When you’ve made a lot of money out of a product
that kills people, good publicity isn’t always easy to come by. But
James Hardie managed it on Friday, when, supported by a parade of
asbestos victims
, trade unionists and Labor politicians, it
managed to present itself as the injured party over a tax office ruling.

The ATO had ruled, understandably enough, that the
compensation fund for asbestos victims is not a charity. Hardie said that “This development places the viability of the Final Funding
Agreement in doubt”, and described tax exemption for the fund as “a
condition precedent” to implementation of the compensation deal that
was “critical to [its] long term viability and affordability”.

It took some time for the government’s
counter-argument to get through, but a spokesperson for treasurer Peter
Costello nailed the key point straight away: “James Hardie has an absolute obligation to compensate victims of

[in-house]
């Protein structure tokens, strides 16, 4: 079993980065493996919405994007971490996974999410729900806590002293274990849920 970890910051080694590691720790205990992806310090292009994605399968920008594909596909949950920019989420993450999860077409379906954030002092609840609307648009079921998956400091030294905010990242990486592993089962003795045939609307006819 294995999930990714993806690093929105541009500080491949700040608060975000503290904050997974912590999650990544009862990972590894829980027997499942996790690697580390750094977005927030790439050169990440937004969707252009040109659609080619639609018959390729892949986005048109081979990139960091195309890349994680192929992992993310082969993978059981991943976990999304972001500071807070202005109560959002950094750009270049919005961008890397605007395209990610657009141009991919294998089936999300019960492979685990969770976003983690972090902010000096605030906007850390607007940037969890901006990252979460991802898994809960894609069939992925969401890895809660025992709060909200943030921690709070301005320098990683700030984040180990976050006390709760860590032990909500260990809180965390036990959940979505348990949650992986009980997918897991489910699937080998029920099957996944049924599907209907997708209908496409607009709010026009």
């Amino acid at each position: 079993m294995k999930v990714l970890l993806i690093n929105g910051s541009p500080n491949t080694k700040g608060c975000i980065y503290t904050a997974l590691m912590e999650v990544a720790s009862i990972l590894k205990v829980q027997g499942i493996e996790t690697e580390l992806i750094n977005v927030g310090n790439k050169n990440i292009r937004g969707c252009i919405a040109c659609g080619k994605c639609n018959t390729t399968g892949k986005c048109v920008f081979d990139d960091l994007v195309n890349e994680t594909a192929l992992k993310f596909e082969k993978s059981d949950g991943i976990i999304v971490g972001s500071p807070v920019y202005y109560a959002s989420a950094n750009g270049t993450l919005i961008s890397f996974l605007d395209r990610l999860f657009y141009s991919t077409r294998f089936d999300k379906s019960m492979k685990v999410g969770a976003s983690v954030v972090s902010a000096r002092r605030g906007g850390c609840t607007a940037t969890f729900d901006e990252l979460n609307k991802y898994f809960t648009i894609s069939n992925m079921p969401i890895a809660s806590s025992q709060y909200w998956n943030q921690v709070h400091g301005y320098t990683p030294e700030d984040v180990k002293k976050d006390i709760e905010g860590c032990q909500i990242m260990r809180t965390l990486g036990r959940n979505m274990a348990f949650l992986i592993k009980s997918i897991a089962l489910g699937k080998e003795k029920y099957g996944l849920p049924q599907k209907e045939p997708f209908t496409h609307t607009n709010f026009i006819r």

its products. It has the financial resources to do this and the public
should not be conned to the contrary”.

The prime minister yesterday was equally clear: “they are entitled to the normal tax treatment, but they are not
entitled to shift some of their responsibility to the rest of us
through some kind of special tax deal.” And in this morning’s Australian, legal expert Ian Mutton pointed out that “Hardie was using the tax
issue to try to avoid meeting its full obligations by maintaining a cap
on payments”.

But the initial rush of pro-Hardie publicity showed
how easily the unions and their allies get taken in by big business.
Typically, business tries to sell its special privileges as benefiting
workers, and all too often it gets away with it. Hence manufacturing
unions help to inflate the profits of multinational companies by
defending tariffs, and artists and writers do the same by defending
intellectual “property”. If the trick works this time, Hardie’s
shareholders will be laughing all the way to the bank.

Peter Fray

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